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Excel Guru's Top Interview Questions To Ask [What I Look For]

By Chris Newman •  Updated: 05/10/22 •  8 min read
Interview questions for Excel jobs

Why Excel Competency Is Important

It’s truly amazing how much of the business world relies on Microsoft Excel. What is equally amazing (or scary) is that many folks who interact with this spreadsheet software on a daily basis have a very poor understanding of how the software works and all its capabilities.

Not mastering or working towards mastering software that is a key component to many analytical jobs in the business world can lead to many issues including

  • Slow deliverable turnaround time
  • Errors in the analysis
  • Inefficient processes
  • Inability to rebuild/modify files as the business changes
Job interview

On the flip side, if you are able to find a candidate who has intermediate to advanced Excel knowledge, your team/company can benefit immensely because they will:

  • Always be looking for a better way to accomplish tasks
  • Be able to quickly tweak existing solutions to answer new questions
  • Save time with automated workflows
  • Teach and improve their colleague’s Excel skills

The last bullet point is especially important because it means a candidate could have a compounding impact on your organization if they are able to level up their peer’s abilities in Excel.

In this article, we will explore how to evaluate prospective candidates in two categories:

Let’s dive in! Please leave your thoughts in the comments section at the very bottom of this page. I’m sure there are tons of great suggestions on this topic that I do not cover.


Candidates waiting for an interview

Determining An Advanced Excel User

Interview Questions

[Q] What is the most complicated solution/analysis you’ve ever created with Excel? Which Excel features did you have to rely on to build your file?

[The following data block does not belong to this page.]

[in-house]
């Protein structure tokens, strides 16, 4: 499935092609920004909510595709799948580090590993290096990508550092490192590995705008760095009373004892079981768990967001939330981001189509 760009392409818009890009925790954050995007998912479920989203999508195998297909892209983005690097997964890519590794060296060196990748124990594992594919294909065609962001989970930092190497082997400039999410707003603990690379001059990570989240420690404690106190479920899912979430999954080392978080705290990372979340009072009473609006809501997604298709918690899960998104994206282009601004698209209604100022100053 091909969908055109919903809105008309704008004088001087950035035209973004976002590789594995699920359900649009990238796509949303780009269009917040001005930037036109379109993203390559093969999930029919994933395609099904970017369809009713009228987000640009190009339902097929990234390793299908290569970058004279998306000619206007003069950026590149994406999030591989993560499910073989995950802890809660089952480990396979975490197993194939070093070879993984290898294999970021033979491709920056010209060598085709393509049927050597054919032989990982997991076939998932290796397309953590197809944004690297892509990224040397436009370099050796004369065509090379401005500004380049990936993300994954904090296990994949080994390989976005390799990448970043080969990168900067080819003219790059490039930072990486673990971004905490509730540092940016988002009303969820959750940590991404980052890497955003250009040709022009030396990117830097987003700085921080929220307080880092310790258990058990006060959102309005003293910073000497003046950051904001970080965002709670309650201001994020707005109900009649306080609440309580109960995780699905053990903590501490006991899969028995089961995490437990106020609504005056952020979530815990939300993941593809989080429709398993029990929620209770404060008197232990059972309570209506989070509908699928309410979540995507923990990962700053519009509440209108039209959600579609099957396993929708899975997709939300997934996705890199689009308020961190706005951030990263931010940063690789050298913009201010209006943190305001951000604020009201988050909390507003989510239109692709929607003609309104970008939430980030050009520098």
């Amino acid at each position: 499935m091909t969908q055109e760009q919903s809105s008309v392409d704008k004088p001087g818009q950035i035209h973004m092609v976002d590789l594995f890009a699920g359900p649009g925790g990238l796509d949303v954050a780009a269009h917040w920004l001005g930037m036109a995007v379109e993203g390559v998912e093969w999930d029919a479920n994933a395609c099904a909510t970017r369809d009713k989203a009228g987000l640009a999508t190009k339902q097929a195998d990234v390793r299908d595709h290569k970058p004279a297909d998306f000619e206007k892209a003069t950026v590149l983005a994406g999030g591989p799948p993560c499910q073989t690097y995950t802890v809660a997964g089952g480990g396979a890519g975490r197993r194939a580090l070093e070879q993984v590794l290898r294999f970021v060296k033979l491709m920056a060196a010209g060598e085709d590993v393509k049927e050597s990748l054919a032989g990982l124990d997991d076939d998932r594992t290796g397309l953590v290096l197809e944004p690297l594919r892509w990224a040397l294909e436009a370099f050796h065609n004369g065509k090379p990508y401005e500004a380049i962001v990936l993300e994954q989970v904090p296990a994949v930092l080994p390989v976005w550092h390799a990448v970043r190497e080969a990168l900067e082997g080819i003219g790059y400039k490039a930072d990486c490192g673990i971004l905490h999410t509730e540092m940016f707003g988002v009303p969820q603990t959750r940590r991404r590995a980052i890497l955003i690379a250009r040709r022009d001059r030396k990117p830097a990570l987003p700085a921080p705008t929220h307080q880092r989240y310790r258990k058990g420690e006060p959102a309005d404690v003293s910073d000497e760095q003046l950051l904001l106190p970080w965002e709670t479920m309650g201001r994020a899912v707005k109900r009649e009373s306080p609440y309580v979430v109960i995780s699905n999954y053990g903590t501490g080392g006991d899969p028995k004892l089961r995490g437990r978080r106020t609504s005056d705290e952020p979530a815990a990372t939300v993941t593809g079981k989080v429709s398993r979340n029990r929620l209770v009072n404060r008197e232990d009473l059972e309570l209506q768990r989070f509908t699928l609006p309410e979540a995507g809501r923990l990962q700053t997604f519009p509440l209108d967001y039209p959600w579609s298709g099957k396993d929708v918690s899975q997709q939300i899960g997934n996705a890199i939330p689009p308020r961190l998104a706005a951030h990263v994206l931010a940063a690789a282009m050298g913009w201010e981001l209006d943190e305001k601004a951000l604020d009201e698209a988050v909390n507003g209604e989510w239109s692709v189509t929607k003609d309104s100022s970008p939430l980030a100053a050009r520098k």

What you are looking for in a response:

  • This is a great opening question because it will typically give you an idea of how complex of a workload the interviewee had in prior roles
  • Can the candidate clearly and cohesively explain their work? Stumbling through an explanation of “their own work” might indicate they had a lot of help or used someone else’s solution to get most of the spreadsheet built. The Candidate should be confident in their response and be able to answer follow-up questions quite easily.

[Q] What types of Excel features do you utilize on a regular basis? Can you briefly describe how you’ve used these features in spreadsheets?

What you are looking for in a response:

  • Intermediate Response - Pivot Tables, Vlookup/Xlookup, Conditional Formatting, Data Validation
  • Advanced Response - Array Formulas, Tables, Custom Number formats, VBA macros, Power Query, Power Pivot, Power BI
  • Don’t just fall for buzzwords that the candidate can repeat. Make sure they have actually applied these features in practice. Just knowing something exists is very different than being able to implement it.

[Q] Can you describe a time when you inherited someone else’s complex spreadsheet? How did go about understanding it? What improvements did you make to it?

What you are looking for in a response:

  • Was the candidate ever asked to take over complicated work?
  • Understand how they work through understanding complex data
  • Understand what sort of improvements the candidate might be able to provide to your team

[Q] What is your process for checking errors in your work? What sorts of errors do you typically look out for?

What you are looking for in a response:

  • Does the candidate utilize Excel formulas to automate checking for errors
  • Hopefully, the candidate is looking for these types of errors
    • Spelling
    • Totals footing
    • Formulas with plugs in them

[Q] Can you provide an example of how/when you have applied your Excel skills to address a significant business issue? What was the outcome and what did you learn from that experience?

What you are looking for in a response:

  • Understand how the candidate thinks through business problems and attempts to solve them
  • Does the candidate develop solutions that can help other areas of the business? For example, if they built a project management tracker, that skill could be repurposed to build a budget tracker.

[Q] If you don’t know how to do something in Excel, what are your next steps?

What you are looking for in a response: